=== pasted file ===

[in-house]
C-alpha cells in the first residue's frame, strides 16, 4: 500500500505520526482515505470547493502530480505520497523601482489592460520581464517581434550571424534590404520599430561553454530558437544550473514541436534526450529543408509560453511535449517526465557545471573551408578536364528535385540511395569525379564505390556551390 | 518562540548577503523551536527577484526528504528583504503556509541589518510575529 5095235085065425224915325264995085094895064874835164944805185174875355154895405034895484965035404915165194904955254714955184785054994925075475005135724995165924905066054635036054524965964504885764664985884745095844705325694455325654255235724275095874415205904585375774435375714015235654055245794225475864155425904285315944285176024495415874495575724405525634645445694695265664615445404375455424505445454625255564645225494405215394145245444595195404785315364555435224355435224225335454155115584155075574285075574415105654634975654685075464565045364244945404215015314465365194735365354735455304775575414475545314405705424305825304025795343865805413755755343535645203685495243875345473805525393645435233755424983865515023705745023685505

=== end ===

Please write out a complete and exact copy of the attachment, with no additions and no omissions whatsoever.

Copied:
[in-house]
C-alpha cells in the first residue's frame, strides 16, 4: 500500500505520526482515505470547493502530480505520497523601482489592460520581464517581434550571424534590404520599430561553454530558437544550473514541436534526450529543408509560453511535449517526465557545471573551408578536364528535385540511395569525379564505390556551390 | 518562540548577503523551536527577484526528504528583504503556509541589518510575529 5095235085065425224915325264995085094895064874835164944805185174875355154895405034895484965035404915165194904955254714955184785054994925075475005135724995165924905066054635036054524965964504885764664985884745095844705325694455325654255235724275095874415205904585375774435375714015235654055245794225475864155425904285315944285176024495415874495575724405525634645445694695265664615445404375455424505445454625255564645225494405215394145245444595195404785315364555435224355435224225335454155115584155075574285075574415105654634975654685075464565045364244945404215015314465365194735365354735455304775575414475545314405705424305825304025795343865805413755755343535645203685495243875345473805525393645435233755424983865515023705745023685505